Ellen DeGeneres targeted by burglars who stole jewellery and watches from her mansion
Poor Ellen DeGeneres. As a volley of former and current employees accuse the daytime talk show host of mean and racist behaviour, it’s now been alleged that her £21 million 8,100-square-foot mansion in California has been burgled.
The estate, authorities claimed, was broken into 4 July, with investigators believing it was targeted “due to the victim’s celebrity status”.
Home-breakers stormed the property in the palatial Montecito neighbourhood, dotted with cavernous celebrity homes, and grabbed several high-value jewellery and watches, according to KEYT.
Ellen DeGeneres sees ‘watches and jewellery’ swiped from her sprawling £21 million Californian mansion.
The Santa Barbara County Sheriff’s Office is leading the search. It remains unclear whether DeGeneres and wife Portia de Rossi were at home at the time of the break-in.
Moreover, officers are considering whether the theft is in any way connected to a string of other celebrity burglaries.
The lush garden plants and rising windows of the 62-year-old’s home have become a regular fixture in her eponymous The Ellen DeGeneres Show, which relocated to her Balinese-style mansion amid the coronavirus pandemic, where she compared living there to “prison”.
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In recent weeks, DeGeneres has seen her employees levee prickly accusations towards her, where staffers have claimed the host’s happy persona is “bulls**t [that] only happens when the cameras are on”.
Her sparkling reputation has increasingly become a tinderbox topic for many, as staff claim she fired people for attending family funerals, that senior producers were routinely racist and, overall, direct managers instructed lower-ranking employees not to speak to the entertainer if they saw her around the office.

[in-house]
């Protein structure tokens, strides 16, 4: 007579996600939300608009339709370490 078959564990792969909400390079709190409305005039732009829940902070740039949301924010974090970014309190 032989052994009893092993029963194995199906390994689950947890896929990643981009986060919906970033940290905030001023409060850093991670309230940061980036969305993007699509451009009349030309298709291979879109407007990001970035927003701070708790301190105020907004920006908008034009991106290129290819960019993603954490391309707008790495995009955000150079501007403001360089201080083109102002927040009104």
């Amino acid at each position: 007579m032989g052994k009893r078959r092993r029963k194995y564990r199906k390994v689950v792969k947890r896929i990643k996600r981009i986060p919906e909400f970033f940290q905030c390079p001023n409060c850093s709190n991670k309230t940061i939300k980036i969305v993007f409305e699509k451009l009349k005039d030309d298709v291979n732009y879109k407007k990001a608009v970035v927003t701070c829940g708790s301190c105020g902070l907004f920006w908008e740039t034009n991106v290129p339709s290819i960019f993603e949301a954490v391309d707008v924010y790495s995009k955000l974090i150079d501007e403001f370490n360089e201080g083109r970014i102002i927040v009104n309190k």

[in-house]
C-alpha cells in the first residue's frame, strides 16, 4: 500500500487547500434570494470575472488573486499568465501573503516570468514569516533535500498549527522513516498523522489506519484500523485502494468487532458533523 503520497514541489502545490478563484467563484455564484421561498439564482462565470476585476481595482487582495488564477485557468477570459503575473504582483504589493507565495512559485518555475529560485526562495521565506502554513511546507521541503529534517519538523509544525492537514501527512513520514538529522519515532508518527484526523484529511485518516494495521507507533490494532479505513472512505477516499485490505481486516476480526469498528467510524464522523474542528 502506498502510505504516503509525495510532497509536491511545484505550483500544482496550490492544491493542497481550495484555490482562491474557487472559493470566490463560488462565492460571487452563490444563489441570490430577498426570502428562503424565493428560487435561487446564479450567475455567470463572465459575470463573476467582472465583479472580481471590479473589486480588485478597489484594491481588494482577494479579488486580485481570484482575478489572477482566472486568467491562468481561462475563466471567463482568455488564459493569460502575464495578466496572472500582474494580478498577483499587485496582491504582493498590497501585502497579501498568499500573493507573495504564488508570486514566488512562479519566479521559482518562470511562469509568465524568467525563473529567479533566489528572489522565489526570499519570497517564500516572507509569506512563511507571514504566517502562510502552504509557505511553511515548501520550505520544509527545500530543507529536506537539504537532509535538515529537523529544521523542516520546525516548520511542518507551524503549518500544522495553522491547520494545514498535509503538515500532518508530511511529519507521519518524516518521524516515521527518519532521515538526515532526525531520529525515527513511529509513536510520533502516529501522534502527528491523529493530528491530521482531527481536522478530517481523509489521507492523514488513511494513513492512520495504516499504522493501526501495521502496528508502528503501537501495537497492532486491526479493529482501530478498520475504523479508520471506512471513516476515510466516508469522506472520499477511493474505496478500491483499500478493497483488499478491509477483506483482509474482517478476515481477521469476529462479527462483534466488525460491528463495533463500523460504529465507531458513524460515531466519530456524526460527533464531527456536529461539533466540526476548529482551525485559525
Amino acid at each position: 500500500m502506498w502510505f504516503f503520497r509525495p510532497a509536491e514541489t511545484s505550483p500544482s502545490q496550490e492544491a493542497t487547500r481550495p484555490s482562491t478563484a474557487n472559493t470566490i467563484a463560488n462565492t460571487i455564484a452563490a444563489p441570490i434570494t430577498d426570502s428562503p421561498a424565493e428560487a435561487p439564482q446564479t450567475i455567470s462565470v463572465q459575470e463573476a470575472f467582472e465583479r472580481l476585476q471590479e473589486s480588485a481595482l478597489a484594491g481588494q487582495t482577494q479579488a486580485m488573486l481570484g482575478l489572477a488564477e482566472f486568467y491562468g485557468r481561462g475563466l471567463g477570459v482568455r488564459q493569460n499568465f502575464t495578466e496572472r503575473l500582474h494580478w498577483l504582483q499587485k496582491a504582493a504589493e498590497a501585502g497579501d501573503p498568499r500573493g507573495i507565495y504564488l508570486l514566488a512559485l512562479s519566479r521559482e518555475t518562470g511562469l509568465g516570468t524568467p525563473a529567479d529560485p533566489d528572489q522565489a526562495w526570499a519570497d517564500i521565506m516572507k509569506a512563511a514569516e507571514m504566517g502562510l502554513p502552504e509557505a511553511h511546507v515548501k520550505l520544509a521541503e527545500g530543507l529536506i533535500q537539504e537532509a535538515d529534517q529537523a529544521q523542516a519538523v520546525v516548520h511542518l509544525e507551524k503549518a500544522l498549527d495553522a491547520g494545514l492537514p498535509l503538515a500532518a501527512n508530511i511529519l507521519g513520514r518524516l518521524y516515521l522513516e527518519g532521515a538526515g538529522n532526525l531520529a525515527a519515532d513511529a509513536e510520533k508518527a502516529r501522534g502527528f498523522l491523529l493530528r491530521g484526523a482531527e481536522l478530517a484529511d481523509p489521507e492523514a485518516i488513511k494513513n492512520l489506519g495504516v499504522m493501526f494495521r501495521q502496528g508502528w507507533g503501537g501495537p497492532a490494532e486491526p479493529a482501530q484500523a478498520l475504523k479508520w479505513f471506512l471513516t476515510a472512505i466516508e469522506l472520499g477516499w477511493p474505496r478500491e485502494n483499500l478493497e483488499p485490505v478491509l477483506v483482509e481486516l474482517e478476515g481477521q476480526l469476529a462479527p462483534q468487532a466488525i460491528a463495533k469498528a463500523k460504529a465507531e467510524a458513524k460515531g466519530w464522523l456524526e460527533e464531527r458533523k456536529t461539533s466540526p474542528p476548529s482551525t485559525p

The flood gates opened this year after one of Ellen’s ex-employees, Kevin T Porter, described her as “one of the meanest people alive” in a winding Twitter thread.
Ellen show producers: ‘We realise, as many in the world are learning, that we need to do better.’
In a statement to BuzzFeed, The Ellen DeGeneres Show’s executive producers Ed Glavin, Mary Connelly and Andy Lassner said: “Over the course of nearly two decades, 3,000 episodes, and employing more than 1,000 staff members, we have strived to create an open, safe, and inclusive work environment.
“We are truly heartbroken and sorry to learn that even one person in our production family has had a negative experience. It’s not who we are and not who we strive to be, and not the mission Ellen has set for us.
“For the record, the day to day responsibility of the Ellen show is completely on us. We take all of this very seriously and we realise, as many in the world are learning, that we need to do better, are committed to do better, and we will do better.”